Alyssa: If there’s any message that can be taken away from The Handmaid’s Tale, it’s that females are strong as hell. These Marthas and Handmaids really are risking it all, and while we really didn’t need a full season of false starts to get there, ultimately the show delivered. And it really raised an interesting moral question: Was June right not to shoot the fleeing Martha? I’m just not sure.

Jessica: I think this whole season has built up to that question of ruthlessness: How does one become ruthless? Are there circumstances where ruthlessness is called for? Is being ruthless in a place like Gilead a bad thing? I don’t know the answer. But I’m glad the show is presenting it as a dilemma June faces, this unavoidable fact that Gilead has changed her. I hope next season we see her reckoning with that truth and really examining herself and her choices more. But, if we’re being honest … yeah, I would’ve shot the Martha.

Alyssa: Someone else forced to reckon with their decisions was Serena Joy. At the beginning of the episode, it seemed like it was all working out for her: She was getting her freedoms expanded, she had gotten rid of her shitty husband who was seemingly going down for war crimes, and she was getting time with Nichole. I swear that if everything had worked out for that woman, I would have screamed.

Jessica: Just seeing her with a day pass to explore the city and a cute caramel peacoat was enough for me to pull my hair out. Serena Joy has always felt like the more venomous of the Waterford duo and I was worried her supervised visits and new wardrobe might mean the Canadian government had unwittingly invited a snake into their slowly-recovering refugee camp. Thankfully, Fred proves it’s not just scorned women the world needs to worry about. He’s petty AF when it comes to his conniving wife and I actually loved that about him this episode.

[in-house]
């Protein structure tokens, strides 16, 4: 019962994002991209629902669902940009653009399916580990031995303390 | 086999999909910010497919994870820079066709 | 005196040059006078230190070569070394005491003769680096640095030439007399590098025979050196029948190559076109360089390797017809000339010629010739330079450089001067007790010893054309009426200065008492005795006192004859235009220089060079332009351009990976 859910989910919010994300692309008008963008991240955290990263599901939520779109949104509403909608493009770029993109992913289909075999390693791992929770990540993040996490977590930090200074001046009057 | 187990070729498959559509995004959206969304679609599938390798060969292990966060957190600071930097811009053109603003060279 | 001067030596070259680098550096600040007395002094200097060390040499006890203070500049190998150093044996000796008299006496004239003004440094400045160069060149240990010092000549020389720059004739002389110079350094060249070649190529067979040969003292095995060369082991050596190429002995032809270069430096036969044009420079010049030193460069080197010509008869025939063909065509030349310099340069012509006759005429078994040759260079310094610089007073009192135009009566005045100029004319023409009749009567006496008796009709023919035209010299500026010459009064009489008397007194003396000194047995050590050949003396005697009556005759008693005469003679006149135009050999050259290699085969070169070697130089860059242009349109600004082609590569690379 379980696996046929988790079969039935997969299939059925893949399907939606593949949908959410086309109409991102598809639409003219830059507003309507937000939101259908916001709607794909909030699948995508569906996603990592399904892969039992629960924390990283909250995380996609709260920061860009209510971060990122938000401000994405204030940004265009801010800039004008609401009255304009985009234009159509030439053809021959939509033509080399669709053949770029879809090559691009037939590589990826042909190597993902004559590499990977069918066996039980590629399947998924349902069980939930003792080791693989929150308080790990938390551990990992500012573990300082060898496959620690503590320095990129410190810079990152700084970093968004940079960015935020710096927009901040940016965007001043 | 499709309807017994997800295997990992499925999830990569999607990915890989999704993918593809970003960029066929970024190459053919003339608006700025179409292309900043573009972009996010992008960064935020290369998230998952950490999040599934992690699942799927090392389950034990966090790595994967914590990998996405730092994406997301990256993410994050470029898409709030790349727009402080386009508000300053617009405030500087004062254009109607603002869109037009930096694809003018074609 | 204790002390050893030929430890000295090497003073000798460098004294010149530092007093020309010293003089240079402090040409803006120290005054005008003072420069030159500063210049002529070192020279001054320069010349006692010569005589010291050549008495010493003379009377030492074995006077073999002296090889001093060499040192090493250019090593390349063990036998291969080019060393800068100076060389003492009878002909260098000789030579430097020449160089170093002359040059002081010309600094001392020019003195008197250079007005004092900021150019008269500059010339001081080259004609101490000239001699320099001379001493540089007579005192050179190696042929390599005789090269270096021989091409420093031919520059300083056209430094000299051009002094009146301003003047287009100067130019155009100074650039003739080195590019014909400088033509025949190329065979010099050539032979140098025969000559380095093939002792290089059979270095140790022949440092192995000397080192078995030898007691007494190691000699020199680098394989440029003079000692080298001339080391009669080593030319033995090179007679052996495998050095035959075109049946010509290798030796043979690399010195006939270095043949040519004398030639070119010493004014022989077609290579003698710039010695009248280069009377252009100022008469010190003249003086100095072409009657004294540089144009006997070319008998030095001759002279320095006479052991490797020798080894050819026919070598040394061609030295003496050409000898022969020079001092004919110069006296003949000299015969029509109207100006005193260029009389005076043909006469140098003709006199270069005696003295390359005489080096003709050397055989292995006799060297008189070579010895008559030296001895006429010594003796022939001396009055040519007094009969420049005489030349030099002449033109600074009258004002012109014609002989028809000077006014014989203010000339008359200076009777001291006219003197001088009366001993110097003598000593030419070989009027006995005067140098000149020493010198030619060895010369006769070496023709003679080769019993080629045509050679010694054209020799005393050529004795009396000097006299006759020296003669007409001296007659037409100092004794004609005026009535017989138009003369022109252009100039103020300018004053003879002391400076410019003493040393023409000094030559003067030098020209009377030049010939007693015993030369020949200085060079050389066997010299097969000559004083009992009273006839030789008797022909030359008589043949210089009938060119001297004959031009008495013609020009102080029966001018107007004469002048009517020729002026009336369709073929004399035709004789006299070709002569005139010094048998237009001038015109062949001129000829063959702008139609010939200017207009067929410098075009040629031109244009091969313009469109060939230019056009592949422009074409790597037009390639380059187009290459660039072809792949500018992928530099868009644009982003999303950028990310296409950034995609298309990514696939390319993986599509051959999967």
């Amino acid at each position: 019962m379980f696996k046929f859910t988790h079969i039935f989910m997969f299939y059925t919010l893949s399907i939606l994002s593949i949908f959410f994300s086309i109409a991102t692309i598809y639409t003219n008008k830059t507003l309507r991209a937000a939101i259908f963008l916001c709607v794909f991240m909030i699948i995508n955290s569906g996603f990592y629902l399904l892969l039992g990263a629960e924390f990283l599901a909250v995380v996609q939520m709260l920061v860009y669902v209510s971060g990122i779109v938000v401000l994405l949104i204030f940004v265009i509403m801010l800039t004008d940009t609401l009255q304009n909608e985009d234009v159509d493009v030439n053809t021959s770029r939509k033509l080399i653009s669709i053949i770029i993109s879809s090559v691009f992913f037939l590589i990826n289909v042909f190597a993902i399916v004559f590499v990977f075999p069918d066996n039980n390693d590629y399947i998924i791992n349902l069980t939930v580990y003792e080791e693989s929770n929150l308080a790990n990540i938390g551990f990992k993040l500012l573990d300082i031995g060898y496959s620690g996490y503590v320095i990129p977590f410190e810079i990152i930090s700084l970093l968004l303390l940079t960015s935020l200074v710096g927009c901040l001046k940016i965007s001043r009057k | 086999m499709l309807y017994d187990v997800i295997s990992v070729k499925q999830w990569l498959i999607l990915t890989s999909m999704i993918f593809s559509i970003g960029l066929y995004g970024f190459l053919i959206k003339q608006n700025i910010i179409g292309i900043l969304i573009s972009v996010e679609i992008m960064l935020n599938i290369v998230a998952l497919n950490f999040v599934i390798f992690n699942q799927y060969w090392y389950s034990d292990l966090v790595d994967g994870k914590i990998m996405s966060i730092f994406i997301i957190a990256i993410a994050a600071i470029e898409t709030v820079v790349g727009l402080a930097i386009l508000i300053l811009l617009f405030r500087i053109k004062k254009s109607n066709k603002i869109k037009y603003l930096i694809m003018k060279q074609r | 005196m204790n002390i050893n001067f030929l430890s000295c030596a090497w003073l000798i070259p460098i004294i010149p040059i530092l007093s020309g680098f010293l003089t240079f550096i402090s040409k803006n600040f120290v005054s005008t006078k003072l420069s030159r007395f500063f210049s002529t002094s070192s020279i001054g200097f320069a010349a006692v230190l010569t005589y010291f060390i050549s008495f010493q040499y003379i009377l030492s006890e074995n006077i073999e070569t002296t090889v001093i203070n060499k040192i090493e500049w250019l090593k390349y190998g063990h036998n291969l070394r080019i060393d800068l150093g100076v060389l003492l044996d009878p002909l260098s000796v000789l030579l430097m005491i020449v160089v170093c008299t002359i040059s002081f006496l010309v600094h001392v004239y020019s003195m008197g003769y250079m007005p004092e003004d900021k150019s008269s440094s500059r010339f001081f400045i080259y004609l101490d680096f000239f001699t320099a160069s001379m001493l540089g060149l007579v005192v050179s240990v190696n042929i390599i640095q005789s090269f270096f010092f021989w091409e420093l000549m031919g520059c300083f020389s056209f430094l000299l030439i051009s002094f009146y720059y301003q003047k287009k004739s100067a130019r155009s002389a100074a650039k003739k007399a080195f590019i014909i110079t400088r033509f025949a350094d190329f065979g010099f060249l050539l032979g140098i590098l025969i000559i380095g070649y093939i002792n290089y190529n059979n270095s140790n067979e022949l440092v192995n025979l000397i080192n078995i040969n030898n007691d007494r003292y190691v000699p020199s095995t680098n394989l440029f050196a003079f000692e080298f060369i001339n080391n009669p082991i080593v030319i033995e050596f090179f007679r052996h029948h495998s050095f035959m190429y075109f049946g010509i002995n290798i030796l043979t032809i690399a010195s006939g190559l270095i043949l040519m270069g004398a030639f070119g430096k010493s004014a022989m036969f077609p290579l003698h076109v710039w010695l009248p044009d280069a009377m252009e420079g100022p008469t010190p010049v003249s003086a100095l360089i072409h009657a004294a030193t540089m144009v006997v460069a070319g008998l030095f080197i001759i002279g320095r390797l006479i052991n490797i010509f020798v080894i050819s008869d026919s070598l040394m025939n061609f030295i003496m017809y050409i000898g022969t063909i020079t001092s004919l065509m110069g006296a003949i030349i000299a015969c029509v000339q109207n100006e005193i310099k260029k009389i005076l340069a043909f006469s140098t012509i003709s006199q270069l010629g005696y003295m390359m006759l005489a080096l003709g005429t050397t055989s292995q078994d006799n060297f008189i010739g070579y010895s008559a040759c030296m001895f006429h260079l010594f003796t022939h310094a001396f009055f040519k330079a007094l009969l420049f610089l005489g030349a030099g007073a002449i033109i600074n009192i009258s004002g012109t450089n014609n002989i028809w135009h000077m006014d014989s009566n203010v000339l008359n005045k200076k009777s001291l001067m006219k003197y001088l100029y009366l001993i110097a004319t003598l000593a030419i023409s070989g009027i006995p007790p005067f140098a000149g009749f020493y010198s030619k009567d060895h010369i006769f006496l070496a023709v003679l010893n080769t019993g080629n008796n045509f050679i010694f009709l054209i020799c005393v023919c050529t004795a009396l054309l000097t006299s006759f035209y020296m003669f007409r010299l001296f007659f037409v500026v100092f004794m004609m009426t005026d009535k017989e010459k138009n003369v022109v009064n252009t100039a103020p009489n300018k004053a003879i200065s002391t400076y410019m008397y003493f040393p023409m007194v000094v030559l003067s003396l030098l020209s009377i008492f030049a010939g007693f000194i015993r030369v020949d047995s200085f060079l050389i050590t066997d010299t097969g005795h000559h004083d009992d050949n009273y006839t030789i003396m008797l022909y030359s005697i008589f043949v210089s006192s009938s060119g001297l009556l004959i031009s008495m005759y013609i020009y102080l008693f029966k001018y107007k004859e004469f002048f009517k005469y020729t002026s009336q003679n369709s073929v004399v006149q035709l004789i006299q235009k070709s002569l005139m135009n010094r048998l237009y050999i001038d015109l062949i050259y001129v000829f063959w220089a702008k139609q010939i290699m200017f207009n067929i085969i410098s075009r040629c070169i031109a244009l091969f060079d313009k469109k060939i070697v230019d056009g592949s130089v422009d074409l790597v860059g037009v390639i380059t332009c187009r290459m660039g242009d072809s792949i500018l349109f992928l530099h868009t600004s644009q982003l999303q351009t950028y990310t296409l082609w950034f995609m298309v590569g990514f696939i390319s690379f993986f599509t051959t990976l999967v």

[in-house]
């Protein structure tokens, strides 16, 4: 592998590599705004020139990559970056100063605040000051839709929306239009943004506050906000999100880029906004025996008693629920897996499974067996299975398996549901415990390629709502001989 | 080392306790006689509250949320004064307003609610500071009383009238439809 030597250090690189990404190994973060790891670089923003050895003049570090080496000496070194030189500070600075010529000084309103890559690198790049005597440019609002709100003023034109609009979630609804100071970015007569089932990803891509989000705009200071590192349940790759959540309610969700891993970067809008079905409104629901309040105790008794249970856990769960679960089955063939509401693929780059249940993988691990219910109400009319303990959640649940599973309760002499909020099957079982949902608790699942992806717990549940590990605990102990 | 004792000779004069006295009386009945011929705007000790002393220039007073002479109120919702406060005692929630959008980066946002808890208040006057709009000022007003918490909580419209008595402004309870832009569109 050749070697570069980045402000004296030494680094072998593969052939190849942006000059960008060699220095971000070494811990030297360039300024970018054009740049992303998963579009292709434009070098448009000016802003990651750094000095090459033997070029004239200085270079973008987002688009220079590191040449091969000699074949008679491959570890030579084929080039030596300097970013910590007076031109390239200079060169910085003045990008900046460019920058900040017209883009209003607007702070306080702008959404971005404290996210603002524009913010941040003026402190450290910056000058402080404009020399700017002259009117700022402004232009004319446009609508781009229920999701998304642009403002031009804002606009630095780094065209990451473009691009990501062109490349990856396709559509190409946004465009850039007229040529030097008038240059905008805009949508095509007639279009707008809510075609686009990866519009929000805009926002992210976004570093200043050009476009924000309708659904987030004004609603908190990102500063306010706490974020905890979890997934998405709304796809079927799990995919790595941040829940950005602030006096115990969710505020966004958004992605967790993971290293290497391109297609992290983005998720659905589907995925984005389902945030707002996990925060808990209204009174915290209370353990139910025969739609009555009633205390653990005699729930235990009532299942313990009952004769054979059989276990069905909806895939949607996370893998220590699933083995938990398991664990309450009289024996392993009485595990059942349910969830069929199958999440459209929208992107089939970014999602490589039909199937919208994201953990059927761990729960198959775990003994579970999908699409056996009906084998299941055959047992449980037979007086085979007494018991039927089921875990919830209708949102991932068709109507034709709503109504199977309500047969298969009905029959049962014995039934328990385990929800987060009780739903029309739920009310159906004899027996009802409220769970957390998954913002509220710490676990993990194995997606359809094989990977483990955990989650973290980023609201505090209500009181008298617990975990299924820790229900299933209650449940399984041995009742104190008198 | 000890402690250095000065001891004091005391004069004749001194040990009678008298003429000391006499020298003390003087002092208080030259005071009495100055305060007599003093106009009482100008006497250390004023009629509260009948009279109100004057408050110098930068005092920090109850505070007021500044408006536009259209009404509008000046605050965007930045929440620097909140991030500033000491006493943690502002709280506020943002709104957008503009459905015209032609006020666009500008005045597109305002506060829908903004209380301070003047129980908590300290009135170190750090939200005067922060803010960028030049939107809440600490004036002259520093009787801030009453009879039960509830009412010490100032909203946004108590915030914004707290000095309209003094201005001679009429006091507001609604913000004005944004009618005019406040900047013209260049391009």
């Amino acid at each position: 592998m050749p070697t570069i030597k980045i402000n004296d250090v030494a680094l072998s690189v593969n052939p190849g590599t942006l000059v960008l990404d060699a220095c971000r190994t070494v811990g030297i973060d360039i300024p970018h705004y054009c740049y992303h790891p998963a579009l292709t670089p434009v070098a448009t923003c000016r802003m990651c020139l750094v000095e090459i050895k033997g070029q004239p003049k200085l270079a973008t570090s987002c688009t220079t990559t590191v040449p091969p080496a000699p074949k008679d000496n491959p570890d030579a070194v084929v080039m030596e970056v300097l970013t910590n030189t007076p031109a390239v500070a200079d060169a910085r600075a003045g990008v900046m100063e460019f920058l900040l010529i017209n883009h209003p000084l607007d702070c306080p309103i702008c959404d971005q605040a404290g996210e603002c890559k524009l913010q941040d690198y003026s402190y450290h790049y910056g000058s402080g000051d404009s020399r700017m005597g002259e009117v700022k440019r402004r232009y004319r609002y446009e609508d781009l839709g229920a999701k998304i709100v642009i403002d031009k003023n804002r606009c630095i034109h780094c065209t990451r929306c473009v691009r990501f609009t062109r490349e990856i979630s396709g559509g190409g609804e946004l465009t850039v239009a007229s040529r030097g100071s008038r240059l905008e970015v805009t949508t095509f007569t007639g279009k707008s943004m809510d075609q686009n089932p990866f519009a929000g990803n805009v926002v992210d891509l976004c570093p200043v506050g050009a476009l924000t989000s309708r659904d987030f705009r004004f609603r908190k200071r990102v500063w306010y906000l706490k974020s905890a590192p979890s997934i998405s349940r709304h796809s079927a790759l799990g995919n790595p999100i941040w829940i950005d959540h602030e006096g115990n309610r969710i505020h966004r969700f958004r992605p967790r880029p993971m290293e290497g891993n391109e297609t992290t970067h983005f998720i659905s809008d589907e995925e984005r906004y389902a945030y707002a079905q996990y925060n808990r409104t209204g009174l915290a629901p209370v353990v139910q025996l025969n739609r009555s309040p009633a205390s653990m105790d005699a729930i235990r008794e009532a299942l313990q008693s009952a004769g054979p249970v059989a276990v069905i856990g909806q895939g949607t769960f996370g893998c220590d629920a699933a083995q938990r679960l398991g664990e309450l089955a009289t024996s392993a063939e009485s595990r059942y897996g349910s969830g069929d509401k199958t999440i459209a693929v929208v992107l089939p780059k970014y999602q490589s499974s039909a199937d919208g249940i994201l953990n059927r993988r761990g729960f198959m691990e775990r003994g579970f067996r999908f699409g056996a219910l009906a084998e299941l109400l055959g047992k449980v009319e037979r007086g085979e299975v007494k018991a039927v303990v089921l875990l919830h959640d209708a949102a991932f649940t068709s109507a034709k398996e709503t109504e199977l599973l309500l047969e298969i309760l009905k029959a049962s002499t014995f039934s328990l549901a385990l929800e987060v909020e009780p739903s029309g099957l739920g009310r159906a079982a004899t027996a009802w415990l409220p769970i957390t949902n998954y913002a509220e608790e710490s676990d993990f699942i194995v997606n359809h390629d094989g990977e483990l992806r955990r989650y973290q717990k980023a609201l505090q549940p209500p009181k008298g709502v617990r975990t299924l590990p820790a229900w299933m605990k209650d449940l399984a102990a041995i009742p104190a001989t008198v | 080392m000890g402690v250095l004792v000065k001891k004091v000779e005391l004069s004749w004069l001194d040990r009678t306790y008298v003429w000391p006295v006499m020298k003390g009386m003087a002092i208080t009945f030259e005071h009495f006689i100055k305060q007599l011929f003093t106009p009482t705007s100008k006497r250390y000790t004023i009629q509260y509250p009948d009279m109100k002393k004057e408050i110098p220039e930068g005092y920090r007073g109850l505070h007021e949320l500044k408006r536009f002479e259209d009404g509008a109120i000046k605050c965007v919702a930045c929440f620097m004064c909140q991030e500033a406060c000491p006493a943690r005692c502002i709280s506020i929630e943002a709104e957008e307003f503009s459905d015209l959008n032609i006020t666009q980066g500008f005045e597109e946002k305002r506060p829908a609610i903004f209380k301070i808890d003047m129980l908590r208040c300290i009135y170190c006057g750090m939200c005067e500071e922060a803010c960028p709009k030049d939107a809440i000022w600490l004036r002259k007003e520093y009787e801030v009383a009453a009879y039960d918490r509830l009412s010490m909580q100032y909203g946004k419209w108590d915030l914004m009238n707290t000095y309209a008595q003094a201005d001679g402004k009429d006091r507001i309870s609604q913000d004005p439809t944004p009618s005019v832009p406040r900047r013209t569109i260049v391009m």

Alyssa: Trust neither Waterford is probably a good rule of thumb. Serena really overplayed her hand here, believing that being a pretty white woman who “just wants her baby back” would be enough to atone for all of the evil sh*t that she did. Surprise, b*tch! It’s not! Fred was/is obviously an evil dude, but he wasn’t alone in helming Gilead. Serena was right there with him, stripping the rights from women everywhere and tormenting June specifically. While I may want to ask her where she got that fab coat, I am so, so glad that she’s going to have to face up for what she has done.

Jessica: Yeah, something tells me I’ll like seeing Serena in an orange jumpsuit, behind bars, just as much as I stan that gorgeous coat. With both of the Waterfords in custody and ready to rat out Gilead for a chance at freedom, I’m really interested to see where the show takes them next season. Will they continue to try to sabotage each other? Will they wise up and work together to give vital info in exchange for more leniency? Will we ever find out what kind of relationship Serena Joy had with that American handler?

Alyssa: Well, there have been many times when I’ve thought that Serena would never go back to Fred, but she always does. However, I think the fact that this new twist may have separated her from Nichole for good might be the last straw. As far as Tuello, I think that bridge has also been burned. I think the Serena Joy of next season will be one without allies.


Escape from Gilead

Jessica: Which is such a contrast to June, who is basically like a red-robed Messiah right now. She’s leading her people out of Egypt via a cargo plane and defending them by throwing stones and sacrificing herself. Subtle, this show is not. There were so many times I just knew, "This is it. The jig is up." But June managed to get the kids to the airport by sneaking through the woods and creating a distraction with the guards. Alyssa, when June was ready to throw that first stone on her own, and then all the Marthas and Handmaids showed up ... I bawled like a baby. I just love the power of sisterhood, you guys.